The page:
Celine Mangan OP traces the discourse between God and mankind about our relationship with the planet and other creatures. She goes on to highlight the significance of such covenants with us today. ‘Covenant’ is a word that is often used in the Bible; it implies an agreement of mutual relationship. It can be applied first […]
Celine Mangan OP traces the discourse between God and mankind about our relationship with the planet and other creatures. She goes on to highlight the significance of such covenants with us today.
‘Covenant’ is a word that is often used in the Bible; it implies an agreement of mutual relationship. It can be applied first of all to the relationship between two people, for example Jonathan making a covenant with David because of his love for him. He then went on to save David from the anger of his father, King Saul (I Sam. 18-19).
Another great example from the Bible is that of the foreigner, Ruth, who decided to return to Israel with her mother-in-law, Naomi, when she said: ‘Where you go, I will go… your people shall be my people and your God my God.’
But most of all in the Bible, covenant stands for the relationships the people of Israel understood God as entering into with their leaders and themselves. For example with David, guaranteeing that his successors would sit on the throne after him (2 Sam. 7). Or with Abraham promising him land for his people.
Abraham’s own relationship to the land was that of a pilgrim: travelling from place to place, living lightly on the land and entering into negotiations with those already in the land (Gen.23). Some of his descendants would have a very different attitude to the land. When they came into possession of it they were unwilling to share it with any other group.
Undoubtedly this attitude is present in some books of the Bible and there are groups in Israel today who consider this attitude as giving themselves the sole right to the possession of the land. But the attitude of Abraham as pilgrim is there within the covers of the Bible too, and it is interesting that his is the example Jesus followed, living lightly on the land and, in his parables, appreciating its beauty and productivity.
But when we think of covenant in the Bible, the one that most probably first comes to mind is that with Moses on Mount Sinai. The core of that covenant is to be found in what has since come to be called ‘The Ten Commandments’ but which the Bible itself speaks of as ‘The Ten Words’.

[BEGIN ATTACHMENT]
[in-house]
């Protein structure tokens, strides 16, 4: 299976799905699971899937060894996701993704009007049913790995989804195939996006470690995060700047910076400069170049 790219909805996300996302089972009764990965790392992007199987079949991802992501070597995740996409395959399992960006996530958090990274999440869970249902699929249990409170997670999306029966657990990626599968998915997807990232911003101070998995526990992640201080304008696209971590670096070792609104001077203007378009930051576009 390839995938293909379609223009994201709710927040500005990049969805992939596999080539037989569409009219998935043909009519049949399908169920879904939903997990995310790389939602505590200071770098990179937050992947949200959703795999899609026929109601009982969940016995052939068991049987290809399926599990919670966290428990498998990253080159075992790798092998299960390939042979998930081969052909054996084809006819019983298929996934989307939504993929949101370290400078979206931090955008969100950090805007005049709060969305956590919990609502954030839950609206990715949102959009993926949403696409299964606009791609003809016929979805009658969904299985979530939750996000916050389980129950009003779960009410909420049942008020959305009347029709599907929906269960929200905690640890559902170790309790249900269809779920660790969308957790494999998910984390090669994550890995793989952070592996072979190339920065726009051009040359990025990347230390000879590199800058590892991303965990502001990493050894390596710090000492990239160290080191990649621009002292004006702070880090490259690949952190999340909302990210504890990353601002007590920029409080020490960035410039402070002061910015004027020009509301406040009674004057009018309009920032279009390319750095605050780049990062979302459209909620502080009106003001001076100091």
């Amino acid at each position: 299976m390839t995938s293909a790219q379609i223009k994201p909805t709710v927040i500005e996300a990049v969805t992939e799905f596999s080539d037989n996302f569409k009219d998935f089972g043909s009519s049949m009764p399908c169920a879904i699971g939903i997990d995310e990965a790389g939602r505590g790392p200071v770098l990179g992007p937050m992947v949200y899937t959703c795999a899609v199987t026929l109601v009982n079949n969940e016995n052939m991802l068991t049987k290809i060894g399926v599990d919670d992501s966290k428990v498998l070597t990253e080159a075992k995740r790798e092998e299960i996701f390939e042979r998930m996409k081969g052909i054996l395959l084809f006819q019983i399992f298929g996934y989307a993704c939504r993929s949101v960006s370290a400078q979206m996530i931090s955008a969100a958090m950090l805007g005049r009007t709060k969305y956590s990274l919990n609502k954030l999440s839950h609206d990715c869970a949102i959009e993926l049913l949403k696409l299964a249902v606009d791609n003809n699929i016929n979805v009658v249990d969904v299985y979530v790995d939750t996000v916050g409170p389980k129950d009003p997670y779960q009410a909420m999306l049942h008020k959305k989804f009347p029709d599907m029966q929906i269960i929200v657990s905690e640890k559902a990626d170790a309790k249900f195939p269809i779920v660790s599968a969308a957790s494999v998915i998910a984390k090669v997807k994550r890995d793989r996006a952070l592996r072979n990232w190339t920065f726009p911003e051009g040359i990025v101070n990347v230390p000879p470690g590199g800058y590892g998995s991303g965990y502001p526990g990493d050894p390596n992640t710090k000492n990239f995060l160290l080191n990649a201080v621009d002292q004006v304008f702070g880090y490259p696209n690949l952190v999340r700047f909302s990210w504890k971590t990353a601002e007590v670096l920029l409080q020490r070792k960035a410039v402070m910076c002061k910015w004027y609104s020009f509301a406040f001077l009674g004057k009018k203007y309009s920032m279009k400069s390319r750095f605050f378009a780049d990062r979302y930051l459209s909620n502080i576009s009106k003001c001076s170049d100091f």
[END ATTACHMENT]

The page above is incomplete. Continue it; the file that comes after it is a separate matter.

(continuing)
These Words are meant to show us how we as human beings are to respond to God by the way we show responsibility for other people but also for animals. For example, the second Word says: ‘You shall not take the name of the Lord, your God in vain’ and so we think of it as calling us to honour God’s holy name. But when you look at how the Bible speaks about honouring the name of God, you find, for example in the Book of the Prophet Amos, that it is all about how the poor and the marginalized are treated: ‘They trample the head of the poor… and push the afflicted out of the way, father and son go in to the same girl, so that my holy name is profaned'(Am.2:7).
We could ask ourselves if we today are doing just that by supporting multinationals and governments who by their globalization policies are ‘trampling the head of local farmers in Third World countries or contributing, by our silence, to the trafficking of women and children worldwide.
Likewise, the Third Word asking is to ‘keep holy the sabbath day’ is not so much about honouring God but about ensuring that those dependant on us have rest at least once a week: ‘You shall do no work – you, or your son or your daughter, or your male or female slave or your ox or your donkey or any of your livestock’ (Deut.5:14). This would be in a society where animals and slaves were often worked until they dropped.
But are we very different today? How many people in Third-World countries around the world work in sweatshops? Even in the West, how many are forced to work on Sundays, even when they don’t want to, for fear of losing their jobs?
God’s Covenant with the Earth, the emphasis on giving rest even to the animals, brings us to what is the foundational covenant in the Bible – that which took place after the Food when God made a covenant not just with Noah and human beings, but with the whole earth.
God said: ‘As for me I am establishing my covenant with you and your descendants after you, and with every living creature that is with you, the birds, the domestic animals, and every animal of the earth with you, as many as came out of the ark’ (Gen.9:9-10).
This covenant is a salutary reminder to us of the preciousness of bird and animal species which are becoming extinct at an alarming rate because of human actions. Here in Ireland, for example native birds such as long-eared owls, red grouse and the curlew and so many more are dwindling rapidly.
The recent formulation of an `Earth Charter’ – not just a ‘Charter of Human Rights’ – stresses that our response to God must involve responsibility not just for human beings but also for all other creatures on the face of the Earth:
`We are one human family and one Earth community with a common destiny. We must join together to bring forth a sustainable global society founded on respect for nature, universal human rights, economic justice and a culture of peace. Towards this end, it is imperative that we, the peoples of Earth, declare our responsibility to one another, to the greater community of life and to future generations.’ (see www.earthcharter.org)
This article first appeared in The Messenger (September 2008), a publication of the Irish Jesuits.